Sanctuary for the Abused
Tuesday, June 05, 2018
Triggers are one of the symptoms of PTSD.
A trigger can send a person who suffers from this disorder into the extreme areas of emotional being, such as intense anger, exaggerated sadness, crippling numbness, flashbacks, nightmares, and other areas not mentioned here. A trigger then may be described as a situation, a noise, a smell, a thought, or anything else that puts a PTSD sufferer off into a “dark-area” or sets that person off by reminding them of the original trauma or situation they experienced. Symptoms caused by a trigger can differ from person to person. To help cope with triggers, a person who suffers from PTSD can make a list of the things in everyday life that set them off and then write them down and make a “trigger list”. We can write down some of the more common noises, smells, colors, ex….that cause us distress. Once we are more aware of these triggers, it is easier to cope with the symptoms.
Here is some more information about triggers:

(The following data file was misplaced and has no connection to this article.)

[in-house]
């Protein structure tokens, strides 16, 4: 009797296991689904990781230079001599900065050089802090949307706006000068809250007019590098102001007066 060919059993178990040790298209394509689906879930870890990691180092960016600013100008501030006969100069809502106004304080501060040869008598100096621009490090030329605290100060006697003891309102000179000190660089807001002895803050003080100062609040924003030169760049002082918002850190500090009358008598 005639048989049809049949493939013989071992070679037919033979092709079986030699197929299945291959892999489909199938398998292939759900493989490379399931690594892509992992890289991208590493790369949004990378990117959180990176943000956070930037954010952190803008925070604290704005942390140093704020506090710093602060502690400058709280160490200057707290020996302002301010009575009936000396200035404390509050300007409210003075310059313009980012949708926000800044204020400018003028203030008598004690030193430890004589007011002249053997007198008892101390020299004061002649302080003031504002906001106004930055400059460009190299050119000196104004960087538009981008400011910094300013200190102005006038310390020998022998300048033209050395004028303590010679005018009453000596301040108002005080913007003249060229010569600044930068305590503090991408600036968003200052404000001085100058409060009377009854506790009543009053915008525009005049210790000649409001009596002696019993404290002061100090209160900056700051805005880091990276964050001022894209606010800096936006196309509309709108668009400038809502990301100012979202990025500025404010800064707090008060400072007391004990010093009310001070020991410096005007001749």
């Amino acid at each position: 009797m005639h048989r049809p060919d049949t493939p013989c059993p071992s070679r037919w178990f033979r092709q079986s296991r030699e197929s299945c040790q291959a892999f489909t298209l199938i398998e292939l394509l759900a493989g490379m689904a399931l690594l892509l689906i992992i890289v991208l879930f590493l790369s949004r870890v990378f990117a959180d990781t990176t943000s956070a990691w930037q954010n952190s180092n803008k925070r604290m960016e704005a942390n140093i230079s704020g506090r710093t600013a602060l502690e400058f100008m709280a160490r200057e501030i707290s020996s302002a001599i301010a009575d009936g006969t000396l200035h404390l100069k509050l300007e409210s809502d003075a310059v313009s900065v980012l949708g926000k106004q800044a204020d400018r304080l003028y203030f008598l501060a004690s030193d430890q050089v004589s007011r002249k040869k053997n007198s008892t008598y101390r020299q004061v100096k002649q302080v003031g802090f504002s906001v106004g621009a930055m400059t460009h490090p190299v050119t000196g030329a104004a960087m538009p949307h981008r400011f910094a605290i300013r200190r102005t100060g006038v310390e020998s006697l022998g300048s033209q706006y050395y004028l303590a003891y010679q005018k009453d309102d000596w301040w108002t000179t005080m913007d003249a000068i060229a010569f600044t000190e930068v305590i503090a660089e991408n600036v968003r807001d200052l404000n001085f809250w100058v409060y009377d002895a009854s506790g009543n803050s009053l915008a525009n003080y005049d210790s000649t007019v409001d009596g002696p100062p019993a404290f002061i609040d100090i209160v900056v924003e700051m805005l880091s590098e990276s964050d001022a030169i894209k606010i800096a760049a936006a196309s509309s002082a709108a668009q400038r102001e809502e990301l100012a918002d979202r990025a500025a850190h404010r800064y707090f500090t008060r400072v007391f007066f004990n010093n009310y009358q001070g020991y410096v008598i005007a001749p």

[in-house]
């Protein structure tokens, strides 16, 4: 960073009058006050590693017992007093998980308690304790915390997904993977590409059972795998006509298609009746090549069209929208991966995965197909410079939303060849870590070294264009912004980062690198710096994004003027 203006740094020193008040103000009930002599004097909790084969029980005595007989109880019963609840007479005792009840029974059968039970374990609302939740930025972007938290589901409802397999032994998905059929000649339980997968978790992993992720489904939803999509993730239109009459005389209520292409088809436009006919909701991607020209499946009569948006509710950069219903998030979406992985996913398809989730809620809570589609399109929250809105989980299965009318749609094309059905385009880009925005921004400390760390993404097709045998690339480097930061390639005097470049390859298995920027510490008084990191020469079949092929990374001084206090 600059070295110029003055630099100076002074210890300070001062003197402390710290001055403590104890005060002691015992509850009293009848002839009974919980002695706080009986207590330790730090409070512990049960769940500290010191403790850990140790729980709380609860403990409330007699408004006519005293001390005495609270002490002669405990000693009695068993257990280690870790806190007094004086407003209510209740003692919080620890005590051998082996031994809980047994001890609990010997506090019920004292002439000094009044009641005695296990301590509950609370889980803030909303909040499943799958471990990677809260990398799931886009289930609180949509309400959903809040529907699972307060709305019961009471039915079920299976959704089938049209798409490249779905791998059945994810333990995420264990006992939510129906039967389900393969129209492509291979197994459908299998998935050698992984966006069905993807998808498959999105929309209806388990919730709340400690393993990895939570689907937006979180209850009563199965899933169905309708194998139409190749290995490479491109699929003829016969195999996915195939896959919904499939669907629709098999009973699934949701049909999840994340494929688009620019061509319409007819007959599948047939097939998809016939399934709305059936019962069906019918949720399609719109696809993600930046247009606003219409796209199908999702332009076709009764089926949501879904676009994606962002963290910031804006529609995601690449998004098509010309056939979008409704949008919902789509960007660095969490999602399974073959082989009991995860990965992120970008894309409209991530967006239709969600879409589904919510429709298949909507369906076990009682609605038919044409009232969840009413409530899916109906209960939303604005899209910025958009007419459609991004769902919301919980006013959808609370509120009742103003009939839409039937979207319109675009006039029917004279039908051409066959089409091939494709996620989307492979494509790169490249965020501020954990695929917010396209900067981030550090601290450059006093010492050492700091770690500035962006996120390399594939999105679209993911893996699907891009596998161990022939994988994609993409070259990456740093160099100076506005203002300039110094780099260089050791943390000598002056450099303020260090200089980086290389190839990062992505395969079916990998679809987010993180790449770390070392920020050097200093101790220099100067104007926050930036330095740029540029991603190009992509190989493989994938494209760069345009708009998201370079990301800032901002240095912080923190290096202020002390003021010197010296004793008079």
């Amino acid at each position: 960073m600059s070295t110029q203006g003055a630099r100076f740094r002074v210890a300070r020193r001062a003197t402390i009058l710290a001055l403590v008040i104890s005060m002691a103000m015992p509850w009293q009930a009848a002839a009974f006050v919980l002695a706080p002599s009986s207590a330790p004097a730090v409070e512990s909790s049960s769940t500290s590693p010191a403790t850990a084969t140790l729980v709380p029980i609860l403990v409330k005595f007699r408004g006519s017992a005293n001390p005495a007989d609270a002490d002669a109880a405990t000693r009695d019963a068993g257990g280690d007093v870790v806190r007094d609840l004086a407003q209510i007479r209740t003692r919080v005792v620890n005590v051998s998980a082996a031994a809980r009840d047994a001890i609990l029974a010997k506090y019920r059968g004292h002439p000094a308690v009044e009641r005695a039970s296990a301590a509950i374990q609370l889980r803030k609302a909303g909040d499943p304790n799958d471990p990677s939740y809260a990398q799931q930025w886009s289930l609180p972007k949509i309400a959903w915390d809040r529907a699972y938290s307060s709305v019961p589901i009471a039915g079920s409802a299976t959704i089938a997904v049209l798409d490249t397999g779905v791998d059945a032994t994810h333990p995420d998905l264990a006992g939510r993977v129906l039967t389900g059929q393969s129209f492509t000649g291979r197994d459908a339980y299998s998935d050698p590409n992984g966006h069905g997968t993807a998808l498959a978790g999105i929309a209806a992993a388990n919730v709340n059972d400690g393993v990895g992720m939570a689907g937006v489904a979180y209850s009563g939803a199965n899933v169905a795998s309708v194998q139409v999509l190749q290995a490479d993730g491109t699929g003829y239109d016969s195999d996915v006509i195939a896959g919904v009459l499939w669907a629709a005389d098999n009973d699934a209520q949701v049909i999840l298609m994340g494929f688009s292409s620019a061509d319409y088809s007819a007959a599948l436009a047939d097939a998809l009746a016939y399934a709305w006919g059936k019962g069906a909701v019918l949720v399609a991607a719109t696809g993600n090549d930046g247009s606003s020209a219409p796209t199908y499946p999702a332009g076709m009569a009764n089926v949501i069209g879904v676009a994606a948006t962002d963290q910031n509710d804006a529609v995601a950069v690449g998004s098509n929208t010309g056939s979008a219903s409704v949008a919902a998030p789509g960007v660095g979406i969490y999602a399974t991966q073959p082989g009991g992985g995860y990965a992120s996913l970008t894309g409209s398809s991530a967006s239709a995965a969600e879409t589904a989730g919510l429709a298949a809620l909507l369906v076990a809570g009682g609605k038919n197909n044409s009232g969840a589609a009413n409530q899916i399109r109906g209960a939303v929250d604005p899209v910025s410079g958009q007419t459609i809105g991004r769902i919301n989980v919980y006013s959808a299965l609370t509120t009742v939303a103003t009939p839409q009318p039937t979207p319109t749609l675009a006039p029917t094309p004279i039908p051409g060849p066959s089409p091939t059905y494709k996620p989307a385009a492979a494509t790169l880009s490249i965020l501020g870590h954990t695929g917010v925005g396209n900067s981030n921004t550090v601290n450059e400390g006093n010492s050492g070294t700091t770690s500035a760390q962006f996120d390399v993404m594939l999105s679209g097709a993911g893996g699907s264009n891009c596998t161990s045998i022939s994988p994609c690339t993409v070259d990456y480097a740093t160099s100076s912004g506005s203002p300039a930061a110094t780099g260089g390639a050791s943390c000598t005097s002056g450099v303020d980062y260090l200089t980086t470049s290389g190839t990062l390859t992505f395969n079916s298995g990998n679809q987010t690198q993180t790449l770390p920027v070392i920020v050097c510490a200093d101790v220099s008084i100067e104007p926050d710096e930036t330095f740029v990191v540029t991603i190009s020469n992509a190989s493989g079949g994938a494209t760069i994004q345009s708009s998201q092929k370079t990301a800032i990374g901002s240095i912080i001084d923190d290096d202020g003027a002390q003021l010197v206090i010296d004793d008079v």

According to the American Psychiatric Association people suffering from this disorder have repeated episodes in which they re-experience the traumatic event. This can be triggered in sudden, vivid memories that are accompanied by very painful emotions and take over the victims attention. The memory can be a flashback - a recollection that is so strong that the individual thinks he/she is actually experiencing the traumatic event again or seeing it unfold before their eyes. In the book PTSD-A Complete Treatment Guide by Aphrodite Matsakis, Ph.D., she talks about the trigger response on page 140 of this book, ” As explained in Chap. 3, PTSD is not only a psychological phenomenon but a biochemical one. The human brain remembers everything; its memory cells store information about every event that occurs to a person, especially unusual events such as traumas,” further on she says,
”Perhaps one of the worst parts of being a trauma survivor occurs when the adrenals are aroused by an event in the present that reminds the survivor of a past event. Long-term memory tracts, in which memories of the traumatic event and secondary wounding experiences are stored, tend to be activated, and the survivor then experiences feelings associated with the past event. These present-day events are often called triggers, because they trigger the emotions associated with the trauma.”SOME Kewl SAYINGS:
A sign-post to healing is knowing its OK to ask for help or support again.
It is normal to be affected by trauma….you are not crazy!
(there is no rush in recovery) Slow recovery is good recovery.
PTSD changes the person, not the other way!